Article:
Public Release: 

Human-specific evolution in battling bugs and building babies

PLOS

Although human and chimpanzee immune systems have many identical components, this is not the case for the family of killer cell immunoglobulin-like receptors (KIR) controlling white blood cells known as natural killer (NK) cells. Published in the open-access journal PloS Genetics on November 4, a paper by Stanford University researchers describes qualitative KIR differences, acquired after humans and chimpanzees separated 6 million years ago and mainly a consequence of innovation in the human line. These differences open up an exciting avenue for explaining the differential susceptibility of humans and chimpanzees to devastating infectious diseases such as HIV/AIDS and malaria.

While immunological research has increasingly concentrated on the inbred laboratory mouse for the last half century, mice actually represent a poor model for human KIR because their NK cell receptors are so disparate from the simian primate counterparts. As a result, the researchers looked at chimpanzee KIR so that they could accurately compare them with the well-characterized human versions.

NK cells serve in both immune defense and reproduction; they contribute to early defense against infection and are implicated during the early phase of pregnancy, when uterine NK cells orchestrate enlargement of maternal arteries that will supply blood to the placenta and nourish the fetus. These vital NK cell functions seem subject to variable and competing selective pressures that have driven rapid KIR evolution and produced striking differences between humans and chimpanzees, as closely related as they are. These distinctions derive from adaptations in the human line in response to selective pressures on human NK cells due to the competing needs of defense and reproduction. Whereas chimpanzees have a potent battery of KIR that appears aimed at fighting infection, the human KIR represent a functional compromise between battling bugs and building babies.

###

FINANCIAL DISCLOSURE: This study was supported by National Institutes of Health grants AI24258 and AI22039 to Peter Parham; the authors also acknowledge the support of the Yerkes Center Base Grant RR000165. The funders had no role in study design, data collection and analysis, decision to publish, or preparation of the manuscript.

COMPETING INTERESTS: The authors have declared that no competing interests exist.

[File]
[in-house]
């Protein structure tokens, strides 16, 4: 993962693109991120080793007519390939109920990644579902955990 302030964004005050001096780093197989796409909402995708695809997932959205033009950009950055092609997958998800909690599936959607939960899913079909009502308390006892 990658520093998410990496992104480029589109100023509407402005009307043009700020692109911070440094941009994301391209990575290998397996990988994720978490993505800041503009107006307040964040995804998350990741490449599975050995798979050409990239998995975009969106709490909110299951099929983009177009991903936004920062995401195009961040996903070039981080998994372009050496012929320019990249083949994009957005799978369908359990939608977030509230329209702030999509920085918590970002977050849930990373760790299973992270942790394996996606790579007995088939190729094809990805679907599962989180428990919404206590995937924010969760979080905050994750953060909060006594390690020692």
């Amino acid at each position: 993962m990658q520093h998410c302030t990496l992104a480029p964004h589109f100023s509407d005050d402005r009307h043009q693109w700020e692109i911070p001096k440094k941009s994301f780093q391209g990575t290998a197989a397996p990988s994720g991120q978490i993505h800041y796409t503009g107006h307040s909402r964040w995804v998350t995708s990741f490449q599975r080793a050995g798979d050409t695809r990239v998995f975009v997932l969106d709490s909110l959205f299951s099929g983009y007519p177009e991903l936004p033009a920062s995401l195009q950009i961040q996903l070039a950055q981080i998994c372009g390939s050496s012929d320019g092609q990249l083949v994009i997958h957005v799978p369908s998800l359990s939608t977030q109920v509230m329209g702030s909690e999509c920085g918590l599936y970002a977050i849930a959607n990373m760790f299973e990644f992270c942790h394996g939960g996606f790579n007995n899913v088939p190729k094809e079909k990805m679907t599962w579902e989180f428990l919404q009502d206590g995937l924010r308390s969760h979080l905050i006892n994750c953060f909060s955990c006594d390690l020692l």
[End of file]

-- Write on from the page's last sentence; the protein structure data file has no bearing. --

CITATION: Abi-Rached L, Moesta AK, Rajalingam R, Guethlein LA, Parham P (2010) Human-Specific Evolution and Adaptation Led to Major Qualitative Differences in the Variable Receptors of Human and Chimpanzee Natural Killer Cells. PLoS Genet 6(11): e1001192. doi:10.1371/journal.pgen.1001192

PLEASE ADD THIS LINK TO THE FREELY AVAILABLE ARTICLE IN ONLINE VERSIONS OF YOUR REPORT (the link will go live when the embargo ends): http://www.plosgenetics.org/article/info:doi/10.1371/journal.pgen.1001192

PRESS-ONLY PREVIEW OF THE ARTICLE: http://www.plos.org/press/plge-06-11-parham.pdf

Disclaimer

This press release refers to an upcoming article in PLoS Genetics. The release is provided by journal staff, or by the article authors and/or their institutions. Any opinions expressed in this release or article are the personal views of the journal staff and/or article contributors, and do not necessarily represent the views or policies of PLoS. PLoS expressly disclaims any and all warranties and liability in connection with the information found in the releases and articles and your use of such information.

About PLoS Genetics

PLoS Genetics (http://www.plosgenetics.org) reflects the full breadth and interdisciplinary nature of genetics and genomics research by publishing outstanding original contributions in all areas of biology. All works published in PLoS Genetics are open access. Everything is immediately and freely available online throughout the world subject only to the condition that the original authorship and source are properly attributed. Copyright is retained by the authors. The Public Library of Science uses the Creative Commons Attribution License.

About the Public Library of Science

The Public Library of Science (PLoS) is a non-profit organization of scientists and physicians committed to making the world's scientific and medical literature a freely available public resource. For more information, visit http://www.plos.org.

Disclaimer: AAAS and EurekAlert! are not responsible for the accuracy of news releases posted to EurekAlert! by contributing institutions or for the use of any information through the EurekAlert system.